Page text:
Thursday, January 30, 2014

Wild thyme

It's been a strange start to the New Year. First I went to my niece's wedding near Queenstown. After going to another recent wedding on my own where I knew no one except the immediate family, who were all of course totally occupied, I made sure that this time I had someone with me - my lovely neighbour Jenn, who knows my niece and her parents. It made a huge difference, and she was a big hit - she grew up on an Otago farm, so she was completely at home with the bride's farming parents and their friends, in a way a townie like me can never quite manage. Harvey used to tease me about it, in the nicest possible way. I was terribly impressed (and so were the boys) the time he stopped the car, hopped over a fence and set a cast ewe on her feet again. (In case you're even more ignorant than me, a cast ewe has managed to get herself onto her back and can't get up.)
           After the very beautiful wedding, Jenn and I set off for a few days in Central Otago. I hadn't been back since Harvey took me and the boys there for our first summer holiday together, in January 1980. It was amazing how little I could recognise, but when I did it was both comforting and sad. Arrowtown, still so charming but so much more upmarket now. The road along what is now the dam that drowned Cromwell, but in those days was still the river bordered by old gold workings and the best apricot orchards in the country. Butler's Dam, where I took a photo of Jonathan being a dinosaur and Patrick being a caveman with a spear. They were good kids to take away - put them into an interesting landscape, especially one with water and big rocks, and they were off, making up their own world.
             Back then we had perfect weather every day. This time it was mostly showery, sometimes really wet, and even cold. But we did manage to wander round the hills, and I filled my pockets with stalks of the wild thyme that grows everywhere. I didn't think to do that thirty-four years ago.

I know this isn't my food blog, but for me food comes into everything. I took it back to the bach and used it to make two things: Nigel Slater's sticky chicken wings, and a very simple pasta sauce with garlic, tinned tomatoes and white wine.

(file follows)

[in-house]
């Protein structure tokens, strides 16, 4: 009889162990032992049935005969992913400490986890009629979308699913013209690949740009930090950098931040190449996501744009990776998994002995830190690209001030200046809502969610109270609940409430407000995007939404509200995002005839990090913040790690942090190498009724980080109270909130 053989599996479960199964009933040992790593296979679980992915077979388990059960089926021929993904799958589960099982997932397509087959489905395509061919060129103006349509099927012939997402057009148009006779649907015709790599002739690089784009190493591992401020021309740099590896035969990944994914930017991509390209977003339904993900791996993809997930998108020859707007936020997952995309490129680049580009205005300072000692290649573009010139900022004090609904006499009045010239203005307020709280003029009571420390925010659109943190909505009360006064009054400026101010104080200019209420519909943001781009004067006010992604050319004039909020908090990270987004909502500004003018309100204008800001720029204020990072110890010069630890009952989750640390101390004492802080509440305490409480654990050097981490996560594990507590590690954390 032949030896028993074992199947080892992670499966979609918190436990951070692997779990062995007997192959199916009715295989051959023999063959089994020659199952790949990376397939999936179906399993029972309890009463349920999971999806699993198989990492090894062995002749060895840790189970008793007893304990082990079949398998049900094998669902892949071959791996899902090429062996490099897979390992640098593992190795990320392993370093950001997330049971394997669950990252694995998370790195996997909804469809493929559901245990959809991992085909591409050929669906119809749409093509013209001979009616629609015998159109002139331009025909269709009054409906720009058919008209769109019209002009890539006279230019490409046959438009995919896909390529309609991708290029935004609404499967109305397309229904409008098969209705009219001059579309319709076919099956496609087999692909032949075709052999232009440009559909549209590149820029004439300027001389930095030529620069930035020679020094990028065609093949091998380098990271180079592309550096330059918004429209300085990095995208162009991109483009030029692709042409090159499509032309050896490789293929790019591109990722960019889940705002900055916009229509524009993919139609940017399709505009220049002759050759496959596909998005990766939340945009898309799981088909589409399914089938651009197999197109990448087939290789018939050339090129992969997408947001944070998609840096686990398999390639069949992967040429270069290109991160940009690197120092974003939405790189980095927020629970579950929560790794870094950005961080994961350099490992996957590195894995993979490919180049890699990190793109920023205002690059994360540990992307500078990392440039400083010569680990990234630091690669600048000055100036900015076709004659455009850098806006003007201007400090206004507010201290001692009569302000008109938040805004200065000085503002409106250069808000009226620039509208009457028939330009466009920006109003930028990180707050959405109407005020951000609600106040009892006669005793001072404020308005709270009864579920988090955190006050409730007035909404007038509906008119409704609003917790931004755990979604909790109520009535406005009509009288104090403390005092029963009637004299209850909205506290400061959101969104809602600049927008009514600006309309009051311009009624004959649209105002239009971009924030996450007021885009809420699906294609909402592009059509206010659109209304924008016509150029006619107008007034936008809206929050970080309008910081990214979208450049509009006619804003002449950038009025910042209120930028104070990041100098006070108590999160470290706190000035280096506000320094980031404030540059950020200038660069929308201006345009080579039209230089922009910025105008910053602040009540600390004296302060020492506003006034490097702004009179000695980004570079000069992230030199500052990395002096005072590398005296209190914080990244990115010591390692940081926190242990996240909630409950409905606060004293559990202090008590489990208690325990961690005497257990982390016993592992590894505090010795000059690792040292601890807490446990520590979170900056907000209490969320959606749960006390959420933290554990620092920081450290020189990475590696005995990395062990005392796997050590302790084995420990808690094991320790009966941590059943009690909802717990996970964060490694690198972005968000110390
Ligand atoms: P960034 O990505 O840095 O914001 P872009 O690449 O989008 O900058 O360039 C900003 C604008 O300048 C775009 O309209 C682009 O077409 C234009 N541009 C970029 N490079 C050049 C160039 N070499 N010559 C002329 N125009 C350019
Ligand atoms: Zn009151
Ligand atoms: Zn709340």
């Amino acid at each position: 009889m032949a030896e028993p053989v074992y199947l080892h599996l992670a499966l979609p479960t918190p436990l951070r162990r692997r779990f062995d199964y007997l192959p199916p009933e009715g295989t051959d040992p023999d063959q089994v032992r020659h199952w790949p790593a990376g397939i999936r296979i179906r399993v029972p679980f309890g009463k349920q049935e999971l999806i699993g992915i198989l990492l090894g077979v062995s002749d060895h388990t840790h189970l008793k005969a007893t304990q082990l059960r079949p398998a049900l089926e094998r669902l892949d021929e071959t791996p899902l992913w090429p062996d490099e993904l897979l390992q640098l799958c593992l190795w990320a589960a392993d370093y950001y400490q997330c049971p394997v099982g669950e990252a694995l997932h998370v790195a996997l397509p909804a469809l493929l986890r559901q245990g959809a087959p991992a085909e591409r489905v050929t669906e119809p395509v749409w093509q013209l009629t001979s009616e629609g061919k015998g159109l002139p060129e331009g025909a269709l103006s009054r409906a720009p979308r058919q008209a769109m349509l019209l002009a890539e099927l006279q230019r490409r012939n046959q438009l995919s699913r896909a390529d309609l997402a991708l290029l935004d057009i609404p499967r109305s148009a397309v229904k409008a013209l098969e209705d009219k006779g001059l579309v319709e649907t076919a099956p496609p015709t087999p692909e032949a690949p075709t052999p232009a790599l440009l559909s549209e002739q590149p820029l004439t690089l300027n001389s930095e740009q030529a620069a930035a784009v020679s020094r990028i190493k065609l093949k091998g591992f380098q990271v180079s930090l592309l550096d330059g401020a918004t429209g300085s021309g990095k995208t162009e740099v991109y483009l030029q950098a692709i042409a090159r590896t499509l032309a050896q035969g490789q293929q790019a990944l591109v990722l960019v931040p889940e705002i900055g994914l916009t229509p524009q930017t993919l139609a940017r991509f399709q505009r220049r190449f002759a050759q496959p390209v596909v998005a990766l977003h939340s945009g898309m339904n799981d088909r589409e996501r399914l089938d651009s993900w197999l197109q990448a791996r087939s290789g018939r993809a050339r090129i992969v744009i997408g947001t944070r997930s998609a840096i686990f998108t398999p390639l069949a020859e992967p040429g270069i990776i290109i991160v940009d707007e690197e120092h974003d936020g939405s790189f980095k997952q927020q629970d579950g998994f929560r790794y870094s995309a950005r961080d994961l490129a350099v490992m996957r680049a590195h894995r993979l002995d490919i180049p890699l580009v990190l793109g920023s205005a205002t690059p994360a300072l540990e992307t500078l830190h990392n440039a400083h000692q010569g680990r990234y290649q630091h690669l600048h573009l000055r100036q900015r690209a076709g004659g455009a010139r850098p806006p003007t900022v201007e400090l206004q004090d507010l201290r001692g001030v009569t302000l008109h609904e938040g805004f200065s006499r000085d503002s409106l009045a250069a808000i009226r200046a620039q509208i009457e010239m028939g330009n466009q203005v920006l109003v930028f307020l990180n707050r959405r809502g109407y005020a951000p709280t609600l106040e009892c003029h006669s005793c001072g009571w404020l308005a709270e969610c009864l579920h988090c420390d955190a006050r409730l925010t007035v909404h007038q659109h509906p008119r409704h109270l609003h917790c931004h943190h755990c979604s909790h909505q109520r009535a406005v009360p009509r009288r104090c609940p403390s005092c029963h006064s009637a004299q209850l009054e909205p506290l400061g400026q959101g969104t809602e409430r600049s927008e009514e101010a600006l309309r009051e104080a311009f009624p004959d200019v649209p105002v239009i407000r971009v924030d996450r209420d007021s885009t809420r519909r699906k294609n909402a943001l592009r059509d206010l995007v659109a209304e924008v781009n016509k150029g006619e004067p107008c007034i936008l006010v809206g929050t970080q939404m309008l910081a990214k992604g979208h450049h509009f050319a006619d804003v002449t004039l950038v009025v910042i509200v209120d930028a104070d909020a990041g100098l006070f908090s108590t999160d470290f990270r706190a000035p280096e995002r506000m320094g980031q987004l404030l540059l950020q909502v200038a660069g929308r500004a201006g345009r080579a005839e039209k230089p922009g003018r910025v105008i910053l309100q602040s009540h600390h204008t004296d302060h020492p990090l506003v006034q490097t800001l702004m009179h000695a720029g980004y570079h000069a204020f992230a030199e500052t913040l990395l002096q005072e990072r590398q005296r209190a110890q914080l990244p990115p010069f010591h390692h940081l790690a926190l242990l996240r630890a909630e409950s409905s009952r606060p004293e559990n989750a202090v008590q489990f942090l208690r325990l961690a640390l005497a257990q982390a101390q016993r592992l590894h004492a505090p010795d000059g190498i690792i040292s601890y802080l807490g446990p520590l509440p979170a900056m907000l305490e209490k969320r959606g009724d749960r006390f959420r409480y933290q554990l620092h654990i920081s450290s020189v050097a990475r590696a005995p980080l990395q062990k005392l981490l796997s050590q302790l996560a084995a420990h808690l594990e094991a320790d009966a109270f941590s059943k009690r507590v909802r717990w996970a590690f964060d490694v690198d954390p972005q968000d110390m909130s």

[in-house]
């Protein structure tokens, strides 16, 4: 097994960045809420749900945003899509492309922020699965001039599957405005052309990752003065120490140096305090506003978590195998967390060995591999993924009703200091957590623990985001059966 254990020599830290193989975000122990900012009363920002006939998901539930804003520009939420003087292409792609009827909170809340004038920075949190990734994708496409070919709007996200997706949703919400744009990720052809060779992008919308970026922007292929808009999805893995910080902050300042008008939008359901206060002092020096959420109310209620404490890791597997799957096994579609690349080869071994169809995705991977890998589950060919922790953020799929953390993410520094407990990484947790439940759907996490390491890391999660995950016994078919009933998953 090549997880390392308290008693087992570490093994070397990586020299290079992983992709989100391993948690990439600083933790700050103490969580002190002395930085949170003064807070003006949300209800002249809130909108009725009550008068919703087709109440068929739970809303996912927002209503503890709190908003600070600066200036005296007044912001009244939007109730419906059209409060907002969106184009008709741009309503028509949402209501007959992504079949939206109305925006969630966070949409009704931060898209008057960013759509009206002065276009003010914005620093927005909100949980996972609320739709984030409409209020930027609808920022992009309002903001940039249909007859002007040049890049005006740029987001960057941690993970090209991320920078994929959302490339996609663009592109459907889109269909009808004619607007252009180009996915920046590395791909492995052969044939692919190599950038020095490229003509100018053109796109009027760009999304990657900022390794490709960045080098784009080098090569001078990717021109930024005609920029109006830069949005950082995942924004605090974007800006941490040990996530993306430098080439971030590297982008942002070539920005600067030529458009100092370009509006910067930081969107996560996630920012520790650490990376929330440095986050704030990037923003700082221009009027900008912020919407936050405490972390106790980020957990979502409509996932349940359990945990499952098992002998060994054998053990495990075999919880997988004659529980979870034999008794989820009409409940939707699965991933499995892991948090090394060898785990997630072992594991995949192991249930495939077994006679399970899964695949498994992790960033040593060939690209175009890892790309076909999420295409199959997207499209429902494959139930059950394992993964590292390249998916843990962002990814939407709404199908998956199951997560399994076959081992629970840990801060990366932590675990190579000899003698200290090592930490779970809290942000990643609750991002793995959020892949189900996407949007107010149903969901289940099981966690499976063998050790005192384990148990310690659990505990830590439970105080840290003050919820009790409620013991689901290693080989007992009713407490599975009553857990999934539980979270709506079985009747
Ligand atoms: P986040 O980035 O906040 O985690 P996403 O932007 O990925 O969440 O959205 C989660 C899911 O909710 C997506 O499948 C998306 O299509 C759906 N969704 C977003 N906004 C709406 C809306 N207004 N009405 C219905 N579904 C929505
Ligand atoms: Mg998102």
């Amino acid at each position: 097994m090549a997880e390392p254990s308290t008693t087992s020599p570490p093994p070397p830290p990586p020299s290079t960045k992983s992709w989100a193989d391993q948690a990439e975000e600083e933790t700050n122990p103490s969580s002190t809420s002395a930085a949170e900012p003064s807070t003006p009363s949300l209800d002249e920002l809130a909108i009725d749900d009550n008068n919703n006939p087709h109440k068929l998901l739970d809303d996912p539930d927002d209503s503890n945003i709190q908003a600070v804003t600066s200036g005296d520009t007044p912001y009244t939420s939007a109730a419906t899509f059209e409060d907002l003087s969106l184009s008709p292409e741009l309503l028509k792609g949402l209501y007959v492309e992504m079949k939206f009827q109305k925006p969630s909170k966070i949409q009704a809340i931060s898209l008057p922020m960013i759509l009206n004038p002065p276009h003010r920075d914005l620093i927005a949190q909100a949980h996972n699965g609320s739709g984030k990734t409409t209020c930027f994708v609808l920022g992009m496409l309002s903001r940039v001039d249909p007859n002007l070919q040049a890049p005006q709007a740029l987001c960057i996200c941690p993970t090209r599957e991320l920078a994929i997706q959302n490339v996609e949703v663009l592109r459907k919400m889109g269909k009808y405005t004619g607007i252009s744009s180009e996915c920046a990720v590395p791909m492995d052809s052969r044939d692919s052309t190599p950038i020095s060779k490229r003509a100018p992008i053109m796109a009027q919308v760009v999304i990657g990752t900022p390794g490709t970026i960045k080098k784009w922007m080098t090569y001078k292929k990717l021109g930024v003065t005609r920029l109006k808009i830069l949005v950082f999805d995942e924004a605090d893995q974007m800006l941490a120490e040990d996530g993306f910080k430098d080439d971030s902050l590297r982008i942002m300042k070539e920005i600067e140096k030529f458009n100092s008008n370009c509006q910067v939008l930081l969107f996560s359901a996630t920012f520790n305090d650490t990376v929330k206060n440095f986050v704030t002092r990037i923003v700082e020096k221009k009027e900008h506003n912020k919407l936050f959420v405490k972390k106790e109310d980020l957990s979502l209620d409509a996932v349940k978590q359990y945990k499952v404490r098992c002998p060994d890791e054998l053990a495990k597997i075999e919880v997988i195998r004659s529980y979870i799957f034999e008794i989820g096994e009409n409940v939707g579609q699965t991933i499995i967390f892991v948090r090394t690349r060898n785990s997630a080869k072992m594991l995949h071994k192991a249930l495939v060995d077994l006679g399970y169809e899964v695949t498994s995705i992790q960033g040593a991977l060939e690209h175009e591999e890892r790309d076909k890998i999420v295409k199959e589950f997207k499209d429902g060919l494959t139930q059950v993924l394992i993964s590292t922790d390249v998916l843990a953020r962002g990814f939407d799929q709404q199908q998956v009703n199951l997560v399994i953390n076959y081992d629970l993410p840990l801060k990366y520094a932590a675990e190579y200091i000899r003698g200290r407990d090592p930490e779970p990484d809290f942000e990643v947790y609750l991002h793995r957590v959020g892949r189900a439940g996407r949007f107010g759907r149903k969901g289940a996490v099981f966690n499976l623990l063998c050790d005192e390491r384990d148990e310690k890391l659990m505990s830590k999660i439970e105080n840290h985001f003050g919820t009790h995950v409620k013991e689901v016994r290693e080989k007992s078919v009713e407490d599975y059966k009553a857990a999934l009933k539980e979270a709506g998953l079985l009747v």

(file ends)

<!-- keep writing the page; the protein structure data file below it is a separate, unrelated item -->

It had a much stronger and yet more smoky, subtle flavour than garden thyme. I felt as if I was eating the essence of Central as it was, with all the memories, and as it still is.

Wednesday, January 1, 2014

Looking backward and forward

So, a new year begins - the fourth since Harvey died. I still miss him immensely. Reading through Circa's impressive programme of plays for the coming year, I kept thinking how much he would have enjoyed them. But I'm determined to get to more of them. I see Circa has a Meetup group, so I might try that, and in any case just make sure I go anyway, even if it is by myself. I enjoy good theatre more than any other kind of formal entertainment.
           This year has been markedly different from 2011 and 2012, mainly because I've spent so much time with other people, rather than on my own. But once they had all gone, the silence and the doubt came back - how do I manage this?
            It's partly that I need a new writing project, and I'm thinking about what it could be. I was quite proud of myself for finishing my memoir after Harvey died, and I'm very pleased it's doing so well. But what next? I'm in awe of prolific writers such as Joyce Carol Oates, who seems to turn out a stunning new novel every year or so, even though she's now in her seventies. (Listen to this morning's striking interview with her here.) She too lost her husband, and her grief was overpowering, but then she acquired a new one eleven months later (and good on her - a happy marriage is much more likely than an unhappy one to lead to another successful partnership). And she kept writing.
              Thank you very much to everyone who has read and commented on this blog in 2013. It means a great deal to every blogger, but perhaps even more to those who, like me, do not have that reliable, constant support and back-up on tap at home. The kindness of friends, and of strangers too, is immensely important.